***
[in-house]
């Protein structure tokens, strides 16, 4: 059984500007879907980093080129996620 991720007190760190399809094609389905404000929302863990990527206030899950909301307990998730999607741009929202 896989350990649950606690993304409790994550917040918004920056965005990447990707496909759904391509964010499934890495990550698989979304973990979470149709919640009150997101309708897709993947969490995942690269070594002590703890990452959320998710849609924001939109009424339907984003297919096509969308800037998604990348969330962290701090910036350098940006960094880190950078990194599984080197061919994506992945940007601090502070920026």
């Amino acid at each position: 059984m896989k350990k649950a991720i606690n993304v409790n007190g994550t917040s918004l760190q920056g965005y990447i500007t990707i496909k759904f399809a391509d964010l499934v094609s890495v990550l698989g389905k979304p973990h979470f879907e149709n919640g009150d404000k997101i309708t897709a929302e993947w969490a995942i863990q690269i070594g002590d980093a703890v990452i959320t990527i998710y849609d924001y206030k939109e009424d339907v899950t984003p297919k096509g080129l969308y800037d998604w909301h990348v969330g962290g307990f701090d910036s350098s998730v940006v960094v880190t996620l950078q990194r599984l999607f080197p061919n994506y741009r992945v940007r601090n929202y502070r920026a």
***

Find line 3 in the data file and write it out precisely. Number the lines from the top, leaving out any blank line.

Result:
């Amino acid at each position: 059984m896989k350990k649950a991720i606690n993304v409790n007190g994550t917040s918004l760190q920056g965005y990447i500007t990707i496909k759904f399809a391509d964010l499934v094609s890495v990550l698989g389905k979304p973990h979470f879907e149709n919640g009150d404000k997101i309708t897709a929302e993947w969490a995942i863990q690269i070594g002590d980093a703890v990452i959320t990527i998710y849609d924001y206030k939109e009424d339907v899950t984003p297919k096509g080129l969308y800037d998604w909301h990348v969330g962290g307990f701090d910036s350098s998730v940006v960094v880190t996620l950078q990194r599984l999607f080197p061919n994506y741009r992945v940007r601090n929202y502070r920026a």